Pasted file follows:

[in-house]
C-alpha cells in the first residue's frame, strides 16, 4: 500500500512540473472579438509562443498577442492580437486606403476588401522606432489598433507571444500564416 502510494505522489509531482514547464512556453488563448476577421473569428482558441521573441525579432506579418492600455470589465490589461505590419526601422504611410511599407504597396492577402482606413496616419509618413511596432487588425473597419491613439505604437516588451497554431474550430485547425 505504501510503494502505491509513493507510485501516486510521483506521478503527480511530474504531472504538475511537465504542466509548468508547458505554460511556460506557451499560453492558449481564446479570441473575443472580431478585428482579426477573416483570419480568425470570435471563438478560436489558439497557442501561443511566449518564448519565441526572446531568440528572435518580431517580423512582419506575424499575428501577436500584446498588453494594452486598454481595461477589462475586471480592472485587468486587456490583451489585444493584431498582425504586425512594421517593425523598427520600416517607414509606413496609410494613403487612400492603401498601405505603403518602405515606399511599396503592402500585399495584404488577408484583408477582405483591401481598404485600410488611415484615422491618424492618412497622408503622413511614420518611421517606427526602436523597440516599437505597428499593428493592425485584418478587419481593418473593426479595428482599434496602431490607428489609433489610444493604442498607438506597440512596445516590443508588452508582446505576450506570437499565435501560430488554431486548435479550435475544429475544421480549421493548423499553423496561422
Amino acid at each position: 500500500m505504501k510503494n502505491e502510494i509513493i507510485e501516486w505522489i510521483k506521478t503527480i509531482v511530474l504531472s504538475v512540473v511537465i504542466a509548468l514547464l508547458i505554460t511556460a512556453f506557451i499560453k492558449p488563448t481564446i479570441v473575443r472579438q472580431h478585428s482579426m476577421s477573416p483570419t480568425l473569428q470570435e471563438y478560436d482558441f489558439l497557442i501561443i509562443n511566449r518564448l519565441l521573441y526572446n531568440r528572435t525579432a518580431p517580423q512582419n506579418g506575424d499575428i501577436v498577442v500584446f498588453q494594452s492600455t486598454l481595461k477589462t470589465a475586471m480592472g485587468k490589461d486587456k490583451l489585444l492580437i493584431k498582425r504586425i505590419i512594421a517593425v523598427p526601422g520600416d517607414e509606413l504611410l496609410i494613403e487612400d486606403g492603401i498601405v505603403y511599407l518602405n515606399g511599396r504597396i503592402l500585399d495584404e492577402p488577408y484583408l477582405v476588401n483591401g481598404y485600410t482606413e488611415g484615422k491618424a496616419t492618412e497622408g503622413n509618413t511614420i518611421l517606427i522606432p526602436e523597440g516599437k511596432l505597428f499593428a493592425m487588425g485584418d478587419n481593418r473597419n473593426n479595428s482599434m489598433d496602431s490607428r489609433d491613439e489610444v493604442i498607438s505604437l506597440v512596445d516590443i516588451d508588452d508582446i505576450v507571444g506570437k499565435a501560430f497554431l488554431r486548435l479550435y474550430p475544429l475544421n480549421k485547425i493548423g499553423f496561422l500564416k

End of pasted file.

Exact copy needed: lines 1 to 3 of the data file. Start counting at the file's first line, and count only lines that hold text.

[in-house]
C-alpha cells in the first residue's frame, strides 16, 4: 500500500512540473472579438509562443498577442492580437486606403476588401522606432489598433507571444500564416 502510494505522489509531482514547464512556453488563448476577421473569428482558441521573441525579432506579418492600455470589465490589461505590419526601422504611410511599407504597396492577402482606413496616419509618413511596432487588425473597419491613439505604437516588451497554431474550430485547425 505504501510503494502505491509513493507510485501516486510521483506521478503527480511530474504531472504538475511537465504542466509548468508547458505554460511556460506557451499560453492558449481564446479570441473575443472580431478585428482579426477573416483570419480568425470570435471563438478560436489558439497557442501561443511566449518564448519565441526572446531568440528572435518580431517580423512582419506575424499575428501577436500584446498588453494594452486598454481595461477589462475586471480592472485587468486587456490583451489585444493584431498582425504586425512594421517593425523598427520600416517607414509606413496609410494613403487612400492603401498601405505603403518602405515606399511599396503592402500585399495584404488577408484583408477582405483591401481598404485600410488611415484615422491618424492618412497622408503622413511614420518611421517606427526602436523597440516599437505597428499593428493592425485584418478587419481593418473593426479595428482599434496602431490607428489609433489610444493604442498607438506597440512596445516590443508588452508582446505576450506570437499565435501560430488554431486548435479550435475544429475544421480549421493548423499553423496561422
Amino acid at each position: 500500500m505504501k510503494n502505491e502510494i509513493i507510485e501516486w505522489i510521483k506521478t503527480i509531482v511530474l504531472s504538475v512540473v511537465i504542466a509548468l514547464l508547458i505554460t511556460a512556453f506557451i499560453k492558449p488563448t481564446i479570441v473575443r472579438q472580431h478585428s482579426m476577421s477573416p483570419t480568425l473569428q470570435e471563438y478560436d482558441f489558439l497557442i501561443i509562443n511566449r518564448l519565441l521573441y526572446n531568440r528572435t525579432a518580431p517580423q512582419n506579418g506575424d499575428i501577436v498577442v500584446f498588453q494594452s492600455t486598454l481595461k477589462t470589465a475586471m480592472g485587468k490589461d486587456k490583451l489585444l492580437i493584431k498582425r504586425i505590419i512594421a517593425v523598427p526601422g520600416d517607414e509606413l504611410l496609410i494613403e487612400d486606403g492603401i498601405v505603403y511599407l518602405n515606399g511599396r504597396i503592402l500585399d495584404e492577402p488577408y484583408l477582405v476588401n483591401g481598404y485600410t482606413e488611415g484615422k491618424a496616419t492618412e497622408g503622413n509618413t511614420i518611421l517606427i522606432p526602436e523597440g516599437k511596432l505597428f499593428a493592425m487588425g485584418d478587419n481593418r473597419n473593426n479595428s482599434m489598433d496602431s490607428r489609433d491613439e489610444v493604442i498607438s505604437l506597440v512596445d516590443i516588451d508588452d508582446i505576450v507571444g506570437k499565435a501560430f497554431l488554431r486548435l479550435y474550430p475544429l475544421n480549421k485547425i493548423g499553423f496561422l500564416k